I'd say the Amazons are veterans of many wars. They have battled Gods, the Spartans, and combatted mighty Persian armies. Until the day Aries turned on them and banished them forever on their island.

Watching how easily corrupted mankind is by the God of War over the centuries, the Amazons have no love for Man's World, and decide to remain hidden from the evils of man.

Until the global threat of WWII that is. With Aries chaos at full peak and Hitler's hands on the Spear of Destiny, the Amazons can no longer sit back and watch. They'd design a tournament, in order to determine their mightiest warrior, and bestow upon the worthy champion the power to leave Paradise Island to protect not only them but the world in its darkest day.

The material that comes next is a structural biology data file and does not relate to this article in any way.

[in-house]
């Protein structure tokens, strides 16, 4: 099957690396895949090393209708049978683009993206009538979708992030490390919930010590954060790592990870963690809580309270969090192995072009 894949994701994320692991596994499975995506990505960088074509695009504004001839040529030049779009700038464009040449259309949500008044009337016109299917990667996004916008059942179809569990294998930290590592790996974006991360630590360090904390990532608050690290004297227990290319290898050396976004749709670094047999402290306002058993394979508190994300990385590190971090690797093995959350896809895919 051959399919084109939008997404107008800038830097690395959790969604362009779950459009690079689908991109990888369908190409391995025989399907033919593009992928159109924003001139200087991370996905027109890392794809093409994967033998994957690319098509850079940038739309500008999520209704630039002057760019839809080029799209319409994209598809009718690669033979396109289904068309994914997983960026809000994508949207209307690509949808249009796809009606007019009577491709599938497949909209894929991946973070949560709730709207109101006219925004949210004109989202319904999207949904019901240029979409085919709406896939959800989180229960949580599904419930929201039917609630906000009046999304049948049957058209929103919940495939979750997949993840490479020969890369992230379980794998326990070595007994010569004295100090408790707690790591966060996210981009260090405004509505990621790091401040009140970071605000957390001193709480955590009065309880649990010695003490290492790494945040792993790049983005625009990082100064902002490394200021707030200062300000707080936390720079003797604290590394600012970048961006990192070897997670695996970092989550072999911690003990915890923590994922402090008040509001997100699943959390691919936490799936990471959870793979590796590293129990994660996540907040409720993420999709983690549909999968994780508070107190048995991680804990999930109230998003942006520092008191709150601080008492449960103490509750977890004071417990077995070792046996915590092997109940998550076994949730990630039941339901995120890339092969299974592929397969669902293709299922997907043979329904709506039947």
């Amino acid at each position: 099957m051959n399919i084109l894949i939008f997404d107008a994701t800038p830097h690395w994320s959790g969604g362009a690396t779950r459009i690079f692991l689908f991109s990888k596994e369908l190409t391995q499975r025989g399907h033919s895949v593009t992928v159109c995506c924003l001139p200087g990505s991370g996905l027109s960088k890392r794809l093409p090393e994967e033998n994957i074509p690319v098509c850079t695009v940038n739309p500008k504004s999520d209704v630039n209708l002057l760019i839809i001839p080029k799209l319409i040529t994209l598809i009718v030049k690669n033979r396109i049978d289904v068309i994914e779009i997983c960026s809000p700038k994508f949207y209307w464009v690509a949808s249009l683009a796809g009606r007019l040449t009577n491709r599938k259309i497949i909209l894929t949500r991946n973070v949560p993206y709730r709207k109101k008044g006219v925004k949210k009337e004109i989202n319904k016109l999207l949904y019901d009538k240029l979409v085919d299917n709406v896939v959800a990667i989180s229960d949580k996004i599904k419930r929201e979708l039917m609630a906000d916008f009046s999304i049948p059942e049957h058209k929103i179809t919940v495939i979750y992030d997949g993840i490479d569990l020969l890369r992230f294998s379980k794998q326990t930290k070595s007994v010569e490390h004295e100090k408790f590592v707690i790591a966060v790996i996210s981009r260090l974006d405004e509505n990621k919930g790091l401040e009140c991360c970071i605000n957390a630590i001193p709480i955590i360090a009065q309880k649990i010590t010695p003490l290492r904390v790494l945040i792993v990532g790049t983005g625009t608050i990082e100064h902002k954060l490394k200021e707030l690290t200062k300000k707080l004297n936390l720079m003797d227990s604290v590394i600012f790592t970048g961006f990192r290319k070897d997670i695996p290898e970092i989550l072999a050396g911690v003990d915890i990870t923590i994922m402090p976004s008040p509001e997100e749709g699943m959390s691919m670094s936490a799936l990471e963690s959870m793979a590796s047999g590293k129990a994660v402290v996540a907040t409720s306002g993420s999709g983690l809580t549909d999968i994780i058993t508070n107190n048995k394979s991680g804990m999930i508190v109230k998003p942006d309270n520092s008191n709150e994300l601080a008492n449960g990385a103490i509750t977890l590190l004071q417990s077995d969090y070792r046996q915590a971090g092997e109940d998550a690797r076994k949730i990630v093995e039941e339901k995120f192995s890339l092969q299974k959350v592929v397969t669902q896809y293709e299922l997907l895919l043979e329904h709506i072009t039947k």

She'd fight with the JSA, and the free world against the Nazis. After the war, she'd decide to stay on Man's World, eventually marrying Steve Trevor, someone who she would have met and fallen in love with during the war.

She'd become an integral part of forming the U.N. and become Paradise Island's ambassador to the world.

She'd have a daughter with Steve, and live in semi-retirement as Wonder Woman, until she becomes a founding member of the JLA.
 
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Old September 22nd, 2006   reasonablefan1 is offline   #29
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There's a reason why Jor-El wasn't retconned into the GA Superman, and Thomas Wayne wasn't rewritten as the GA Batman. Wonder Woman should be in that league. Not retconned into a "daughter of" character. It damages this character tremendously.
. . .
But as a Wonder Woman fan, I feel mortified. Sixty years of history down the drain. And one of the most important comics creations, and a feminist icon, reduced to a mother-daughter fight over identity. Yuck.